In summary, managers of quality prevent nonconforming products to assure quality and satisfy customers. They govern their organizational management systems for creating more successful customers by making and keeping more competitive promises. Tomorrow’s managers of quality will also be focused on sustainability for all by creating more successful stakeholders.

As we can see, designing and producing quality remains the cheapest sustainable option.

Thriving instead of just surviving

July 4, 2013

Thriving companies make effective use of resources to create successful customers. Zombie companies earn just enough to pay the interest on their debts. Low interest rates allow zombie companies to exist without investing in new products, processes and their management systems. As interest rates rise, the zombie companies will disappear unless they act now.

How do companies stop surviving and start thriving in this economy?

Refocus on your mission:

Your company’s mission is the reason your company exists. It is the system’s purpose. Cutting everything by 20% or more may be instinctive but without regard for the mission, it will put the system, your company, into a death spiral.

Instead, be creative. Your core process (from customer needs to cash in the bank) is mission critical. Determine the vital few changes that will yield most of the efficiency improvements.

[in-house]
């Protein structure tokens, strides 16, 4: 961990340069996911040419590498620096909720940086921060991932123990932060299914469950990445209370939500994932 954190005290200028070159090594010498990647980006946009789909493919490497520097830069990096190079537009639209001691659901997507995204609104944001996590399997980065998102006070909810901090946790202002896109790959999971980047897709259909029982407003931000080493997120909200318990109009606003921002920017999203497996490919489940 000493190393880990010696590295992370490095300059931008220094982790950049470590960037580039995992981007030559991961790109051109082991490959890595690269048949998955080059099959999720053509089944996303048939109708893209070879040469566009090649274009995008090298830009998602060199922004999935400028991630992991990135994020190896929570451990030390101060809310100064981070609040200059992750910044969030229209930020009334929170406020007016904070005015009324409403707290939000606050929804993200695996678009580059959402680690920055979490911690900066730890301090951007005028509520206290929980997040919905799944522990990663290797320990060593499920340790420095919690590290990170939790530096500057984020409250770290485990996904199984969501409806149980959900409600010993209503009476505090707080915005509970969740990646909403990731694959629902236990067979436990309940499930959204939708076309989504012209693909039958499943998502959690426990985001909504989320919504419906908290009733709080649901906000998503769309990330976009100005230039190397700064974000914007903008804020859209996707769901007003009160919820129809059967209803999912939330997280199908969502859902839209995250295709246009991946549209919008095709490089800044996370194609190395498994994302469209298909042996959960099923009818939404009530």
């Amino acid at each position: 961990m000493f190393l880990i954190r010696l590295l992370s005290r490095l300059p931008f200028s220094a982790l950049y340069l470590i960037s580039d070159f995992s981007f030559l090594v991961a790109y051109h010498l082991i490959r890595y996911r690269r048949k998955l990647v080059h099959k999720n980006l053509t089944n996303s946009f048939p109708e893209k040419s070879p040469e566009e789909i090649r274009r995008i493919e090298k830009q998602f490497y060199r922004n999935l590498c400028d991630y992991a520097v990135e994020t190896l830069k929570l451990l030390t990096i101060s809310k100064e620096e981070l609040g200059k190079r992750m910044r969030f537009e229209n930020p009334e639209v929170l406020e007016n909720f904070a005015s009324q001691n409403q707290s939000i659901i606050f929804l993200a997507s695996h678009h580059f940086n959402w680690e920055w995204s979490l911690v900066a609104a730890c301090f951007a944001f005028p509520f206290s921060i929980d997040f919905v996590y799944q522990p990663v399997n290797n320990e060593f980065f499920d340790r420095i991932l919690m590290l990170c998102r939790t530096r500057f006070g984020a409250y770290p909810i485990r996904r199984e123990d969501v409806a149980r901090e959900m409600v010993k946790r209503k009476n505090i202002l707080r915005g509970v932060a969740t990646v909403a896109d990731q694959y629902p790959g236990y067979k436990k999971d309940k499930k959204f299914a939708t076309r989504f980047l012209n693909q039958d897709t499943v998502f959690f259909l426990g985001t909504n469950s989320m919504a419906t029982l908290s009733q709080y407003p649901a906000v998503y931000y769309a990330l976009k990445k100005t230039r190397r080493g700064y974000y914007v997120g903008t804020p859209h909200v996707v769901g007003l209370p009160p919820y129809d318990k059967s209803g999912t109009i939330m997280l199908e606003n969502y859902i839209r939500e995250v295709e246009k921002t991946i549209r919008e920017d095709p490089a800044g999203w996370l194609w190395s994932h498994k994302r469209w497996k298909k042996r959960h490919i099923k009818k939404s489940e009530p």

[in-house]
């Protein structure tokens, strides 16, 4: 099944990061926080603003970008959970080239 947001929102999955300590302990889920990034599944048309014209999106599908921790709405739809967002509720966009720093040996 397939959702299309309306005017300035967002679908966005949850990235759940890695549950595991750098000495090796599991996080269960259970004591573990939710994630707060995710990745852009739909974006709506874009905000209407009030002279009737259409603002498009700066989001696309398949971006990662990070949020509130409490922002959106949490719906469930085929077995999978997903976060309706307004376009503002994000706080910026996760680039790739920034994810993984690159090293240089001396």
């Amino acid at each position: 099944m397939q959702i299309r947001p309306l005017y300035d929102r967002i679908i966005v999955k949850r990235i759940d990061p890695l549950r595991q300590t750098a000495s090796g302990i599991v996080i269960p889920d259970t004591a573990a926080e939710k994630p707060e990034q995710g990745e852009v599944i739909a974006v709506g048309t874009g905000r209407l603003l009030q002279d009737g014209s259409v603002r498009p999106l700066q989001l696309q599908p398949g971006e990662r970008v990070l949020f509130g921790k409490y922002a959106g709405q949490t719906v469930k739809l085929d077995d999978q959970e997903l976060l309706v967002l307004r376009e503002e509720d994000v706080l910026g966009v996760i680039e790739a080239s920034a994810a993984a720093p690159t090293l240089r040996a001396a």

Study your marketing and selling process. Perhaps you can go viral via social networks to explain clearly how your company creates successful customers. Study your innovation process. Do you fully understand, from the customer’s point of view, each of their objectives? Then design creative solutions with superlative service (see below) to help each customer to fulfill their objectives. Sell the value as seen by each customer but do not cut prices. Use your management system to improve efficiency and reduce costs but do not offer discounts.

Superlative customer service:

Companies often focus their management systems on tangible goods. Indeed, for nearly three decades, accredited registrars have encouraged their system certification clients to ignore their service design processes!

Leaders know that superlative customer service can influence each customer to buy on value instead of price.

Study your product design process. Ensure it designs the whole experience the customer has with your company. Engage your employees in the redesign of their interactions with customers by analyzing the customer’s experiences as they are. Agree upon the service changes so they are as they should be from the customer’s perspective. Make this new process part of your management system by changing the affected processes such as training, selling and maintaining the computer network. Continually improve the customer experience with your management system.

By engaging your employees in the redesign of their interactions with customers, you inspire them so they help your company to thrive again.